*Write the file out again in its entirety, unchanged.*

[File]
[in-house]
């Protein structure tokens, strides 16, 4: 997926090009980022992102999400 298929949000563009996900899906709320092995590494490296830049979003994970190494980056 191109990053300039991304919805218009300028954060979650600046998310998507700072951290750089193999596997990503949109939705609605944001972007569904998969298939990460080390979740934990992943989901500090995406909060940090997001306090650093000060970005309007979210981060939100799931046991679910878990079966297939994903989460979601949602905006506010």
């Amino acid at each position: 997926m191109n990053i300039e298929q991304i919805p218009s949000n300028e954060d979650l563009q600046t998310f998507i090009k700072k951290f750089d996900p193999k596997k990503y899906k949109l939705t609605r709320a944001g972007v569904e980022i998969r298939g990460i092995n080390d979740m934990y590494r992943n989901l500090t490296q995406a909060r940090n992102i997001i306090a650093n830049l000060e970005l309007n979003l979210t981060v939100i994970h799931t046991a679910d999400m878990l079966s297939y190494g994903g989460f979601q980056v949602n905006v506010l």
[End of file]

[in-house]
């Protein structure tokens, strides 16, 4: 997926090009980022992102999400 298929949000563009996900899906709320092995590494490296830049979003994970190494980056 191109990053300039991304919805218009300028954060979650600046998310998507700072951290750089193999596997990503949109939705609605944001972007569904998969298939990460080390979740934990992943989901500090995406909060940090997001306090650093000060970005309007979210981060939100799931046991679910878990079966297939994903989460979601949602905006506010």
């Amino acid at each position: 997926m191109n990053i300039e298929q991304i919805p218009s949000n300028e954060d979650l563009q600046t998310f998507i090009k700072k951290f750089d996900p193999k596997k990503y899906k949109l939705t609605r709320a944001g972007v569904e980022i998969r298939g990460i092995n080390d979740m934990y590494r992943n989901l500090t490296q995406a909060r940090n992102i997001i306090a650093n830049l000060e970005l309007n979003l979210t981060v939100i994970h799931t046991a679910d999400m878990l079966s297939y190494g994903g989460f979601q980056v949602n905006v506010l």